Tuesday, September 22, 2015

8 Things New Homeowners Waste Money On

August 26, 2015
Donna Boyle Schwartz, Bob Vila
Even the most experienced homeowners can get sucked into spending a lot of money on maintenance costs or home improvements that just don’t deliver. For those who take pride in their homes, it’s important to make improvements that enhance functionality, save time, or make a big design statement. Unfortunately, some of the most common renovations and additions are just a waste of money. Here are some of the major items that can fritter away your funds.
     1.The Grass Is Not Always Greener
Professional lawn-care services lure trusting homeowners with promises of a vibrant, lush carpet of soft grass. These services, however, can cost as much as a couple of hundred dollars per month for weekly trims, plus extra fees for various treatments. Save on expenses by making a modest investment in over-the-counter fertilizer, a good-quality mower, and weekend cuttings.
2.     Don’t Take the Plunge
Lounging in your own backyard swimming pool might sound like the ultimate luxury. But before you throw a lot of money into a big hole in the ground, be realistic about the true costs of installation and maintenance. Not only is there the cost of the water, but there’s cleaning, chemicals, and heating to consider. What’s more, a pool isn’t a draw for all home buyers, so it won’t add much resale value when it’s time to sell.
3.     Not Too Bright
A sunroom makes a lovely place to kick back in an Adirondack chair with a refreshing drink. Yet homeowners who invest in this expensive addition can expect to recoup only half of their costs, according to Remodeling magazine’s 2015 Cost vs. Value Report.
4.     Alfresco Additions
For those who love backyard entertaining, an outdoor kitchen might seem like a no-brainer. But before you install a pricey new cooktop, brick pizza oven, or other major appliances on the patio, weigh the expense of the project against how much you’ll truly use a second kitchen. If you’re unsure, remember that a top-of-the-line gas grill offers a little luxury at a fraction of the cost of a full kitchen.
5.     Trust the Grid
It’s great to be prepared for any kind of emergency, but buying a backup power generator may not be a necessary investment. An integrated backup generator costs a pretty penny but doesn’t build much value when it’s time to sell your home. If you live in an urban or suburban neighborhood where power outages are rare, consider skipping the expense.

6.     Don’t Spend to Extend
When you’re purchasing a new appliance, chances are the salesperson will try to upsell an extended warranty. But is it worth the extra cost? Most major appliances don’t break down during the extended warranty period, so you’ll never collect any money. If you still feel like you need the extra coverage, review your credit card policy as many already offer a year of extended warranty protection on purchases.
7.      Feel the Pain of PMI
When homeowners pay less than 20 percent on a down payment, they are often required to purchase private mortgage insurance (PMI). This expense can add a substantial monthly cost on top of their mortgage payment. Try to get rid of the PMI as soon as possible by making a few extra mortgage payments during the first two years of ownership. Paying a little extra per month will also reduce the total amount of interest that you’ll pay over the life of the mortgage.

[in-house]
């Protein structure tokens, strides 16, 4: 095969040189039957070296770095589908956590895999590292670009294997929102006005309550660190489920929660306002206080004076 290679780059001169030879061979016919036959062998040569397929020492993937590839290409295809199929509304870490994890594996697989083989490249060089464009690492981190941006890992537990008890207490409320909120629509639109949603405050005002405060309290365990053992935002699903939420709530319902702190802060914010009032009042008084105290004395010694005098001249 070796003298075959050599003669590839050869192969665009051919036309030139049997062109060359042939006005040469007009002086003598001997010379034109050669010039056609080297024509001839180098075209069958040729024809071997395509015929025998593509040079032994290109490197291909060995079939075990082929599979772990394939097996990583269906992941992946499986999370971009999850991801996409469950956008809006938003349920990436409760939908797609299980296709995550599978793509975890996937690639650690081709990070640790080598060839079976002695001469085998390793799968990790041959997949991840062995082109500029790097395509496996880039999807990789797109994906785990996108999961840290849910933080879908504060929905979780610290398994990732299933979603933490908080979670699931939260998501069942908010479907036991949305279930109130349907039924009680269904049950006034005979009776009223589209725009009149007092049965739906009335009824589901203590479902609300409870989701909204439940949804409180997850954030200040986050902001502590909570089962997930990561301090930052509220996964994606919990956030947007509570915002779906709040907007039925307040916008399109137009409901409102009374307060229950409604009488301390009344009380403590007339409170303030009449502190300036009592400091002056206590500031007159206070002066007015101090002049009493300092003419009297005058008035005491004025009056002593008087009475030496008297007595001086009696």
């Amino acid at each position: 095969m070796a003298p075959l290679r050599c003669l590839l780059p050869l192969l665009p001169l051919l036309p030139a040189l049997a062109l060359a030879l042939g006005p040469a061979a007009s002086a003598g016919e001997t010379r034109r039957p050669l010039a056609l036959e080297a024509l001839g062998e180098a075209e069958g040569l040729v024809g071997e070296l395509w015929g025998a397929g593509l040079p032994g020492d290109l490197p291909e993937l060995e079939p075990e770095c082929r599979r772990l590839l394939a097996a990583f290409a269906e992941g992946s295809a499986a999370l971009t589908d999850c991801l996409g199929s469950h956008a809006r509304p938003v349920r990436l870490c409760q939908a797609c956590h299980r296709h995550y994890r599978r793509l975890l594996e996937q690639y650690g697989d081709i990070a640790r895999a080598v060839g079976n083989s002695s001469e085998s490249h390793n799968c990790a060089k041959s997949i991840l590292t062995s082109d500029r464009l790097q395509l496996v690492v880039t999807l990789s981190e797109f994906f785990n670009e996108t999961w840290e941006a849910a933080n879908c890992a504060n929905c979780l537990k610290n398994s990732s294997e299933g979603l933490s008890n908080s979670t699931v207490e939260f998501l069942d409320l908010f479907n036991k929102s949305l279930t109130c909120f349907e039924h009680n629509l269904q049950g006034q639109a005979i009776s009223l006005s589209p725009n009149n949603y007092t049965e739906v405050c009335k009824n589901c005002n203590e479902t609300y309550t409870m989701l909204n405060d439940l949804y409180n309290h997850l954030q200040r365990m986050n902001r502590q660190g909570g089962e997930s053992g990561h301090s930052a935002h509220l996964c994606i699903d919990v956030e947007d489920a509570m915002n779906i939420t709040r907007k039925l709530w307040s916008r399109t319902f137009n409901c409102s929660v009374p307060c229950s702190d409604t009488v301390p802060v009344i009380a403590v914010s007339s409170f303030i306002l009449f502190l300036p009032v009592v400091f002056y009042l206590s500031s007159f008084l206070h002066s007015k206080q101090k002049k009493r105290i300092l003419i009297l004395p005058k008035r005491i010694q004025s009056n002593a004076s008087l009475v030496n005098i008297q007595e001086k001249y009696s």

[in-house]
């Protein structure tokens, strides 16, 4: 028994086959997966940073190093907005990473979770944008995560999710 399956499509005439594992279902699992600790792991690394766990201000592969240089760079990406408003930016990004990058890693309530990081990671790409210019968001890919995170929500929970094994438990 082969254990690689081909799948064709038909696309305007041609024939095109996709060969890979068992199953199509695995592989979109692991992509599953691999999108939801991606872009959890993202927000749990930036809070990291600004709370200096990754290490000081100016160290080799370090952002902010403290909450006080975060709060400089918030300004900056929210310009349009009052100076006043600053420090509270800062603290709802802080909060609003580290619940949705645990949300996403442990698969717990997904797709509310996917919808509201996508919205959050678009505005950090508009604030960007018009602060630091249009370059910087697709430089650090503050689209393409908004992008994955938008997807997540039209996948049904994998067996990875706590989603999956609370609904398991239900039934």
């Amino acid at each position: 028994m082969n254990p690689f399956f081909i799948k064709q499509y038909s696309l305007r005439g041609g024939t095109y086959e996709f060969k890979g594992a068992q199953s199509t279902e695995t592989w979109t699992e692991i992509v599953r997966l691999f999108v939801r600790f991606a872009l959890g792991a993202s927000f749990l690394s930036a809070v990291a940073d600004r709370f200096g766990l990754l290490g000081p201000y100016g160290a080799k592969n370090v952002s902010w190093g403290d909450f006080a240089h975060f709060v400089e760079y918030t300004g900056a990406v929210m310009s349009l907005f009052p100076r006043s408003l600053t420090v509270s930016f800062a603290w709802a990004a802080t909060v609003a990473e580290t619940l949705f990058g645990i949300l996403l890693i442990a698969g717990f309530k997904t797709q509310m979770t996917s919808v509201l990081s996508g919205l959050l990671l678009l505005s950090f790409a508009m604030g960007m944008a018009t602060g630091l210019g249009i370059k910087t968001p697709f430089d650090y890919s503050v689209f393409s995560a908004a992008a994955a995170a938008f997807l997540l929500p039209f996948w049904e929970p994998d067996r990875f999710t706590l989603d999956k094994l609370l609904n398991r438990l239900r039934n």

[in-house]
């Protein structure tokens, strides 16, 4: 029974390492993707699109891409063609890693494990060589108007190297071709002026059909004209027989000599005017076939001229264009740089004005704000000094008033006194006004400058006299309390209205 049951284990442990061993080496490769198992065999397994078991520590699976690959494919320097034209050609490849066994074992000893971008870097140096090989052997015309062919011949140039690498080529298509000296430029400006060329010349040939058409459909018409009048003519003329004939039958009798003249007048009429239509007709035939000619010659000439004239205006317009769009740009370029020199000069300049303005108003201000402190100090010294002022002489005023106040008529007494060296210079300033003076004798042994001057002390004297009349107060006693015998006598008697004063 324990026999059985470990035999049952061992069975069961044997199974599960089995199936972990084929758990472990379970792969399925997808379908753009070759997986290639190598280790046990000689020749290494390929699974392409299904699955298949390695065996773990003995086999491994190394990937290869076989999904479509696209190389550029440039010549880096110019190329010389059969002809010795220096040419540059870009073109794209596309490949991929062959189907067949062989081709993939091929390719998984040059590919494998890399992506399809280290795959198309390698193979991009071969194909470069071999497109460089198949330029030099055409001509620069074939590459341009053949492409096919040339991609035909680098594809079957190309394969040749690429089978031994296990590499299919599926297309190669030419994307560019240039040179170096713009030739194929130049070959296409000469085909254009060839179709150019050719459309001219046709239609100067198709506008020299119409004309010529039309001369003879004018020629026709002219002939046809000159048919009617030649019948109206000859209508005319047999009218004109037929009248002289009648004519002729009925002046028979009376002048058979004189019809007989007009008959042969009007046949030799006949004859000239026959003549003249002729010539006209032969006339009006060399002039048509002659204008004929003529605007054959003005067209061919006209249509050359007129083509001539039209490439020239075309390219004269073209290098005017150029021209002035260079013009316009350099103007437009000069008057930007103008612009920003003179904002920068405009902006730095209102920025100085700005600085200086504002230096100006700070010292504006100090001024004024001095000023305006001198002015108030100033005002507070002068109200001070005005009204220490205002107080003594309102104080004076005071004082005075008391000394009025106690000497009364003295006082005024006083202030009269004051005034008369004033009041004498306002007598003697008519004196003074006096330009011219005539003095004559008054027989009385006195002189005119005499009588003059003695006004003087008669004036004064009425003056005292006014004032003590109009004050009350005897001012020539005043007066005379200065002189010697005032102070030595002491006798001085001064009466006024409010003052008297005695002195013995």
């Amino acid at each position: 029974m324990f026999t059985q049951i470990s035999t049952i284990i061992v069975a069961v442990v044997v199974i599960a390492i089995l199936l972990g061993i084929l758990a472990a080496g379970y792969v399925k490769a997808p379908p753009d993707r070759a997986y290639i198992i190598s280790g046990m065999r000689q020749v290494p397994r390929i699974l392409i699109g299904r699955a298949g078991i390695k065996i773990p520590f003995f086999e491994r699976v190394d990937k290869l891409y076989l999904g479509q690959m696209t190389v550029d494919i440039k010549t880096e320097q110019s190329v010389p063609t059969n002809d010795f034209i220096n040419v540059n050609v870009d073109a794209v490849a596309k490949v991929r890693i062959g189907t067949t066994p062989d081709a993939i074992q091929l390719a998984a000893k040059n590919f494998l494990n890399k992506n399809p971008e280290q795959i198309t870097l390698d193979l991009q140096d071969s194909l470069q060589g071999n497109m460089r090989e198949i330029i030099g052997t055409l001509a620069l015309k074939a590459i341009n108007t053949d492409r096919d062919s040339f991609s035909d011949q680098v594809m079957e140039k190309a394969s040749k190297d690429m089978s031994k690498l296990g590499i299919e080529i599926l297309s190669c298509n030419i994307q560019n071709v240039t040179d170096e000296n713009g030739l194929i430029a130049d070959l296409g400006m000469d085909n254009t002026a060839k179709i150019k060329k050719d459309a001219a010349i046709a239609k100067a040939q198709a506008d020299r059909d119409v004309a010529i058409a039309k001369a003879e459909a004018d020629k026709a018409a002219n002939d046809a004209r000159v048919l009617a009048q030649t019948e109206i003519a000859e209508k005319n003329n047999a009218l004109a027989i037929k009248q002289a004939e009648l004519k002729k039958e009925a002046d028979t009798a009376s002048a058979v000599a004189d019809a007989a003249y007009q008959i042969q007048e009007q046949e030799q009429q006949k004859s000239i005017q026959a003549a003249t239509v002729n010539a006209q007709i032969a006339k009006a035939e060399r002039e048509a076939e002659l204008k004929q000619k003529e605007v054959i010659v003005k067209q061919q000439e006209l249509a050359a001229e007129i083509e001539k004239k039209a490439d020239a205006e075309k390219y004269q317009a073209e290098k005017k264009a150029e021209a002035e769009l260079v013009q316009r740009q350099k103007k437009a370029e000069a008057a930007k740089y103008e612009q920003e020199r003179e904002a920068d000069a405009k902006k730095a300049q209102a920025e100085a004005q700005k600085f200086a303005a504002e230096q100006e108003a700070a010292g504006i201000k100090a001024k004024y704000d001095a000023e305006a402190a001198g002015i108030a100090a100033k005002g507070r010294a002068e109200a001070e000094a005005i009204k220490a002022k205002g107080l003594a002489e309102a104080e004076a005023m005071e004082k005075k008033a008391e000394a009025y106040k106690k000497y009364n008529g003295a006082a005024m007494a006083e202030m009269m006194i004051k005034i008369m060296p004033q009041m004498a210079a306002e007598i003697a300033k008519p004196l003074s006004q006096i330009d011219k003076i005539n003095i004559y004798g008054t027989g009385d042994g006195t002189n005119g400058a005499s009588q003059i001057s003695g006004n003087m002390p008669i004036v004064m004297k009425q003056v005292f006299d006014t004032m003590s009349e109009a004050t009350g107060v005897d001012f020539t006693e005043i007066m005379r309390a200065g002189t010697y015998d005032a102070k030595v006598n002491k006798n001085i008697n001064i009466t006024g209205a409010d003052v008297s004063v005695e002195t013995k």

8.     Out the Window
No one would willingly throw money out the window, but with improperly insulatedwindows, you might be doing just that. Take control with a home energy audit; focus on the attic, doors, and windows to identify where you can improve efficiency. A little insulation and weatherstripping could save a lot on monthly energy costs.

Tuesday, September 8, 2015

To owe or not to owe, not such a simple question: Mayers

Popular wisdom says you should be debt-free when you retire. But sometimes it makes more sense to carry some debt than to pay it all off.
Adam Mayers Personal Finance Editor, Personal Finance Columnist, Published on Wed Aug 12 2015

One of the big questions for Canadians who are heading into retirement and are carrying mortgage or credit-line debt is whether to pay it off right away, or do it gradually over time.
Seniors were once a group with low or no debts, but no longer. Now they’re the demographic with the fastest-rising levels of borrowing. Here’s a scary statistic: A report from bankruptcy trustee Hoyes, Michalos & Associates this spring found that three in 10 bankruptcies are coming from the over 50s. Of the 6,000 bankruptcy cases the firm looked at, the over 60s were in the worst shape.
Conventional wisdom has it that you shouldn’t owe anybody anything when you retire because your ability to pay it off is diminished. Your income is fixed and if your pensions are not inflation-indexed, the real amount you’re living on is falling over time. Diverting cash to pay what you borrowed long ago isn’t wise.
But as with most things to do with personal finance, one size doesn’t fit all. In some cases, it could make sense to pay the debt off slowly.
Here’s an example:
A reader named Stuart and his wife retired three years ago and between them have good pension income of $105,000 a year. They also have $100,000 in RRSPs. They are mortgage-free, but owe $17,000 on a line of credit.
They’ve been making good progress chipping away at the loan. Three years ago, they owed $40,000. They pay it down at $500 a month.
“That leads to my question,” Stuart said. “Is it better for us to continue clearing off the debt the way we are, or would it be more advantageous for us to use our RRSP?”
The interest rate on Stuart’s line of credit is under 3 per cent. On the other hand, cashing in the RRSP means paying tax — the flipside of that of those refunds over the years. The amount withheld depends on how large the withdrawal is.
If the withdrawal is $5,000 or less, you’ll be subject to a withholding tax of 10 per cent. The tax is 20 per cent if you take out more than $5,000 and less than or equal to $15,000. Above $15,000, the tax is 30 per cent.